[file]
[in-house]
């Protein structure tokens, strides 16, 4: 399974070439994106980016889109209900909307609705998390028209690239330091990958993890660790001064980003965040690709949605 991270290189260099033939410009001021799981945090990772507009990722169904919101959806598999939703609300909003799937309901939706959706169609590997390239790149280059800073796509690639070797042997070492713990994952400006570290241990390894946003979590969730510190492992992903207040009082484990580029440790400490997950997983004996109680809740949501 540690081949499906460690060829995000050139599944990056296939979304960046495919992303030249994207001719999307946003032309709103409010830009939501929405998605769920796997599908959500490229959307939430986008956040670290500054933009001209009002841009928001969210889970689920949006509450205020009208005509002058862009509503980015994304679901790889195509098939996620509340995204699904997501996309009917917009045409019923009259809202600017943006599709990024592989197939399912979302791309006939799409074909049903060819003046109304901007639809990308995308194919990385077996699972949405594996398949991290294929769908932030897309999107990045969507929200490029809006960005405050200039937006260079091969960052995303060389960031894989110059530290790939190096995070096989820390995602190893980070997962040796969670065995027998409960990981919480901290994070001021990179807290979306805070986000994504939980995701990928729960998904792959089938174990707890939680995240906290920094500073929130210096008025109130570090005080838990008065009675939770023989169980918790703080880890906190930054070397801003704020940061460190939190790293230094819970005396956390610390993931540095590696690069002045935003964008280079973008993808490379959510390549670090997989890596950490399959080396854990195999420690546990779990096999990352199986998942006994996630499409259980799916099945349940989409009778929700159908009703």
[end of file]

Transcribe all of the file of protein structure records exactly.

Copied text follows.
[in-house]
């Protein structure tokens, strides 16, 4: 399974070439994106980016889109209900909307609705998390028209690239330091990958993890660790001064980003965040690709949605 991270290189260099033939410009001021799981945090990772507009990722169904919101959806598999939703609300909003799937309901939706959706169609590997390239790149280059800073796509690639070797042997070492713990994952400006570290241990390894946003979590969730510190492992992903207040009082484990580029440790400490997950997983004996109680809740949501 540690081949499906460690060829995000050139599944990056296939979304960046495919992303030249994207001719999307946003032309709103409010830009939501929405998605769920796997599908959500490229959307939430986008956040670290500054933009001209009002841009928001969210889970689920949006509450205020009208005509002058862009509503980015994304679901790889195509098939996620509340995204699904997501996309009917917009045409019923009259809202600017943006599709990024592989197939399912979302791309006939799409074909049903060819003046109304901007639809990308995308194919990385077996699972949405594996398949991290294929769908932030897309999107990045969507929200490029809006960005405050200039937006260079091969960052995303060389960031894989110059530290790939190096995070096989820390995602190893980070997962040796969670065995027998409960990981919480901290994070001021990179807290979306805070986000994504939980995701990928729960998904792959089938174990707890939680995240906290920094500073929130210096008025109130570090005080838990008065009675939770023989169980918790703080880890906190930054070397801003704020940061460190939190790293230094819970005396956390610390993931540095590696690069002045935003964008280079973008993808490379959510390549670090997989890596950490399959080396854990195999420690546990779990096999990352199986998942006994996630499409259980799916099945349940989409009778929700159908009703």